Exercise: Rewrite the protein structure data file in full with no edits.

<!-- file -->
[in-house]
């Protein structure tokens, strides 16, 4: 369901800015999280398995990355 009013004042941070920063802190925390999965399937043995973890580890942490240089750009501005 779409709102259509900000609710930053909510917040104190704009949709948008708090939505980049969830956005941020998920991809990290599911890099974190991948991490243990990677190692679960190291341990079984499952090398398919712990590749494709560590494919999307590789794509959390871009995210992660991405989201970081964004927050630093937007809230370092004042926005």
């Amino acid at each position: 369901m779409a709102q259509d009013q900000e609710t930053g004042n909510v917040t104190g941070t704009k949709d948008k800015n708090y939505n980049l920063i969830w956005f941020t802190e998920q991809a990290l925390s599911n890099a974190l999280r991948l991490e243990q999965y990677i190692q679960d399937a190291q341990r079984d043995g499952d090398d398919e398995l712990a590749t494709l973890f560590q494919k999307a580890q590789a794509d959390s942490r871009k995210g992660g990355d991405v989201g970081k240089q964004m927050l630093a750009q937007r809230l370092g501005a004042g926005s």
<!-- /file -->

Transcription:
[in-house]
């Protein structure tokens, strides 16, 4: 369901800015999280398995990355 009013004042941070920063802190925390999965399937043995973890580890942490240089750009501005 779409709102259509900000609710930053909510917040104190704009949709948008708090939505980049969830956005941020998920991809990290599911890099974190991948991490243990990677190692679960190291341990079984499952090398398919712990590749494709560590494919999307590789794509959390871009995210992660991405989201970081964004927050630093937007809230370092004042926005």
């Amino acid at each position: 369901m779409a709102q259509d009013q900000e609710t930053g004042n909510v917040t104190g941070t704009k949709d948008k800015n708090y939505n980049l920063i969830w956005f941020t802190e998920q991809a990290l925390s599911n890099a974190l999280r991948l991490e243990q999965y990677i190692q679960d399937a190291q341990r079984d043995g499952d090398d398919e398995l712990a590749t494709l973890f560590q494919k999307a580890q590789a794509d959390s942490r871009k995210g992660g990355d991405v989201g970081k240089q964004m927050l630093a750009q937007r809230l370092g501005a004042g926005s």